New campaign busts myths around cervical screening in LGBTIQ community

Monday 13 February, 2017

Melbourne ‘Driving You Homo' JOY FM radio presenters, Dee Mason and Lisa Daniel, have proven to have faces for radio and the screen in a new campaign to empower LGBTIQ people with a cervix to have regular cervical screening.

If you're a human with a cervix – and your bits have touched anybody else's bits, ever (absolutely ever) then you might have been exposed to HPV and that nasty little virus can cause cervical cancer," says Dee in the light-hearted campaign video that she wrote.

The campaign was informed by a survey of 303 Victorians with a cervix who identify as lesbian, gay, bisexual, same sex attracted, transgender, or who have an intersex variation. The study was commissioned by PapScreen Victoria and delivered by the Australian Research Centre in Sex, Health and Society (ARCSHS) at La Trobe University.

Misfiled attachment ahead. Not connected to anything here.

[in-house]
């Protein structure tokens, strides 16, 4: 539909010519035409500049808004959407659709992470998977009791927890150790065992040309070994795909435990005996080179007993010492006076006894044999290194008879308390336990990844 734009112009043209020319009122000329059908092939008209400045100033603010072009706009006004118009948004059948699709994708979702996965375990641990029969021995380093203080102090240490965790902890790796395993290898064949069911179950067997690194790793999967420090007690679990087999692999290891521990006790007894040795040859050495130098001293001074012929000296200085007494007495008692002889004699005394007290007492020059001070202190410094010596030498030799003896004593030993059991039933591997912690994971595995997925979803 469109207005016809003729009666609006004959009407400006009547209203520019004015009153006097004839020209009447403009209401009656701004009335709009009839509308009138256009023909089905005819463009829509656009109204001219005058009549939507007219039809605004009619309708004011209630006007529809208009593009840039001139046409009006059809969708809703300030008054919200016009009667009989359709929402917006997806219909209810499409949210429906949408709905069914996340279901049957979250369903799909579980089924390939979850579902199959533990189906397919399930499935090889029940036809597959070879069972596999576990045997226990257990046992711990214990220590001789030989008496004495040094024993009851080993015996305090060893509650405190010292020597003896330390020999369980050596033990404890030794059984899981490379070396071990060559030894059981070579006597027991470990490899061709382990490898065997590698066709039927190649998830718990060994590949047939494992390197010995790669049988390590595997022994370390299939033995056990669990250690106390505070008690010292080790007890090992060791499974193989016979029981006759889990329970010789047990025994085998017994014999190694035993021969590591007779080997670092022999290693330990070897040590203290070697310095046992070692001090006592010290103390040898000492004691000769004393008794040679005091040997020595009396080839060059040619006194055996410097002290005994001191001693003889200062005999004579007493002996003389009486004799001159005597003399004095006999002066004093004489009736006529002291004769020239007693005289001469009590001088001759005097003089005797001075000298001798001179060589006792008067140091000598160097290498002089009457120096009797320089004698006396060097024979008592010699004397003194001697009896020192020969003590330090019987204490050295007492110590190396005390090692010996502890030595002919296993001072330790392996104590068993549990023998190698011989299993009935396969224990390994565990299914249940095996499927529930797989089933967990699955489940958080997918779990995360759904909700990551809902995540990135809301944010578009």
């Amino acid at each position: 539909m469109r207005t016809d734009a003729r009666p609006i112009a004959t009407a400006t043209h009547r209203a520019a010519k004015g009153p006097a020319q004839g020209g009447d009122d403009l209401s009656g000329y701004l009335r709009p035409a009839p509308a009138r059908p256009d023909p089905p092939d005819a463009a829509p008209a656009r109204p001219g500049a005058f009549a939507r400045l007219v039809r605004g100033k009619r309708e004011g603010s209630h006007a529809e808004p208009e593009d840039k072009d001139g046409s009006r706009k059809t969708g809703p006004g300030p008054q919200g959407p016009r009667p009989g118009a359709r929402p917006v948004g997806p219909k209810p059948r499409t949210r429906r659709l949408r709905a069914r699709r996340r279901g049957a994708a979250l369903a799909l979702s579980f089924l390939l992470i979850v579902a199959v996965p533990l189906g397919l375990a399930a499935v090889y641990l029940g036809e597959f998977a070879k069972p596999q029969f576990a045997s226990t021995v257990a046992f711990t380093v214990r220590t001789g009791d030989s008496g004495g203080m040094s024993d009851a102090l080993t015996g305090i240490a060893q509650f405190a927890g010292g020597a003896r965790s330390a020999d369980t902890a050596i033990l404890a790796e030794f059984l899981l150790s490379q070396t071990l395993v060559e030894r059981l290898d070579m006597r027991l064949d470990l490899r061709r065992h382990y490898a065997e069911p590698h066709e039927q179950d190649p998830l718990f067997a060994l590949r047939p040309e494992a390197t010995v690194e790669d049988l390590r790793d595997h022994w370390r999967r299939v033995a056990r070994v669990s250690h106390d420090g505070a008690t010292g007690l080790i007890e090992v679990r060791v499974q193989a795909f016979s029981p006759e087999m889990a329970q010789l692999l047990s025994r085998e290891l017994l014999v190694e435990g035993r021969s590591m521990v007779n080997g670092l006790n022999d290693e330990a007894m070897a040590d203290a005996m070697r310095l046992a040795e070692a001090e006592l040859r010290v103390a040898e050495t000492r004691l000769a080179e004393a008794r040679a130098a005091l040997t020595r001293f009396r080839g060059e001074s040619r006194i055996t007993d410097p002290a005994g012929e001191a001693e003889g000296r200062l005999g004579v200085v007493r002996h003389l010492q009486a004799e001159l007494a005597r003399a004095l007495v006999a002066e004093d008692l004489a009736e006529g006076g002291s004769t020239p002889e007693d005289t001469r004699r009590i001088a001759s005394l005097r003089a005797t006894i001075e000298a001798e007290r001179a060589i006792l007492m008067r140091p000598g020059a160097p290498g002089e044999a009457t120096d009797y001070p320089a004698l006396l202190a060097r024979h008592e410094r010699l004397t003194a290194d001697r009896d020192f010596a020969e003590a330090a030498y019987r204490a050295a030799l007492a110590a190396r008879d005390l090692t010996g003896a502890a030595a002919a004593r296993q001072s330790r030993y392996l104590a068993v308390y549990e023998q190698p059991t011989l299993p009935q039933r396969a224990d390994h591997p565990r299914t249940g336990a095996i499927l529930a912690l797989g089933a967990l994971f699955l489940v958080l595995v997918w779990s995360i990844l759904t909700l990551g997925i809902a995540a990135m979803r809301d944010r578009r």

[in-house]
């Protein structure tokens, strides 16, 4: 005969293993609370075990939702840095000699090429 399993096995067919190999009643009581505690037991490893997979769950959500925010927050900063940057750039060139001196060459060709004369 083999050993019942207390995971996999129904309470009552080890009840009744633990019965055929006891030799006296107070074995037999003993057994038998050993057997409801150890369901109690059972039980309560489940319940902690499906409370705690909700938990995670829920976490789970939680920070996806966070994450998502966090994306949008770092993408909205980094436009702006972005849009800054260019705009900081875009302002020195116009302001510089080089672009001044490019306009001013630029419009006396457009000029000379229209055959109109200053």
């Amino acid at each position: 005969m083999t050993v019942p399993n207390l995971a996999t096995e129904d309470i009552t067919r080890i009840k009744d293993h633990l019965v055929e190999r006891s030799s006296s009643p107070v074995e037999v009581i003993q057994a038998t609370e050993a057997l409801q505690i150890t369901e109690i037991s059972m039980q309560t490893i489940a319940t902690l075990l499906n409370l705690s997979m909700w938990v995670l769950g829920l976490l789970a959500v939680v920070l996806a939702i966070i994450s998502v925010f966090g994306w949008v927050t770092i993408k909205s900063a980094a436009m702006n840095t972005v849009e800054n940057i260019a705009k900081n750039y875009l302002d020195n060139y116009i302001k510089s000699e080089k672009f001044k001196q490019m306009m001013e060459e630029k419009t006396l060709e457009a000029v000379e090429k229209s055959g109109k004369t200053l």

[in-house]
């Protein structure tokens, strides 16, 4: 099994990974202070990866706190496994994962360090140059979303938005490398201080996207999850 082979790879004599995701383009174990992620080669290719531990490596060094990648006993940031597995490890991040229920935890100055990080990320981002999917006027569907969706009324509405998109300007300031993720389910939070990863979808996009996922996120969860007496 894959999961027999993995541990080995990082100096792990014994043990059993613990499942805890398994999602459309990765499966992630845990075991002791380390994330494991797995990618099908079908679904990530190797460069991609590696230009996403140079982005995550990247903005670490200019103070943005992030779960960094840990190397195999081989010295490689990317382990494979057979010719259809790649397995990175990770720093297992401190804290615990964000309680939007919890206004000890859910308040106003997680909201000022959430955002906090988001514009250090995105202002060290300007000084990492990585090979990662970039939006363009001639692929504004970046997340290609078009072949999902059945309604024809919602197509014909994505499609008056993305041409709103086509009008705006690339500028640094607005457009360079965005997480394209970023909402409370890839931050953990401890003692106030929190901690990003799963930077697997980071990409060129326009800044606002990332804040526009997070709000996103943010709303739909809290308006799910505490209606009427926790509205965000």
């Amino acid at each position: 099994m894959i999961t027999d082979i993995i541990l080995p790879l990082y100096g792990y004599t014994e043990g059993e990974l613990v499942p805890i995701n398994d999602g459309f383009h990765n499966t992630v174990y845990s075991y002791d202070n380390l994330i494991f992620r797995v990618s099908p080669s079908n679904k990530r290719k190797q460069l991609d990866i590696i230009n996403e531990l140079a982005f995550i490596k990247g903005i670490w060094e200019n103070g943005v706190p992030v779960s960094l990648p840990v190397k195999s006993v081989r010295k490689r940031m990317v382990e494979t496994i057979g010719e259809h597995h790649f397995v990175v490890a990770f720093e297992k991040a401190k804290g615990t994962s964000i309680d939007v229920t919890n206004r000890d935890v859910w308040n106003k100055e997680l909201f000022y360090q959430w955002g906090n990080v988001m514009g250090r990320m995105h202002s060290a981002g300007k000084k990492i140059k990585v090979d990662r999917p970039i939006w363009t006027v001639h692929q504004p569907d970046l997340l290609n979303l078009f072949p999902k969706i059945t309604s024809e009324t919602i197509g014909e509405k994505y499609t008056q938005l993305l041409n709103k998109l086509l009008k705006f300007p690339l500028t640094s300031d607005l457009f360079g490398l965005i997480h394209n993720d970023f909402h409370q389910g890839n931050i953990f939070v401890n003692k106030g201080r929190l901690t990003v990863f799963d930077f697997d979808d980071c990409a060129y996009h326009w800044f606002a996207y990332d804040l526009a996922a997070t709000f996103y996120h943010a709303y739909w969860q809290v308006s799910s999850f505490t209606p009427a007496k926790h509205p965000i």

The research showed that people who had never had a Pap test thought they didn't need one because of their sexual or gender identity, worried about being misgendered or receiving homophobic or transphobic comments by their health care provider.

The community also felt that they received poorer health care than women whose assigned gender at birth matched their bodies and their gender identity.

PapScreen Victoria Spokesperson Hiranthi Perera said the campaign would offer useful information for the community, such as links to health providers across Australia who have been recommended by the community as being sensitive to LGBTIQ people.

"Our awareness campaign will draw attention to the fact that all people with a cervix are equally at risk of cervical cancer, while empowering them to participate in cervical screening and know what to do in case they feel judged, discriminated or uncomfortable with their service provider," said Ms Perera.

The campaign will also be complemented with a new fact sheet for health professionals to make their clinics and health care more sensitive to the needs of the LGBTIQ community.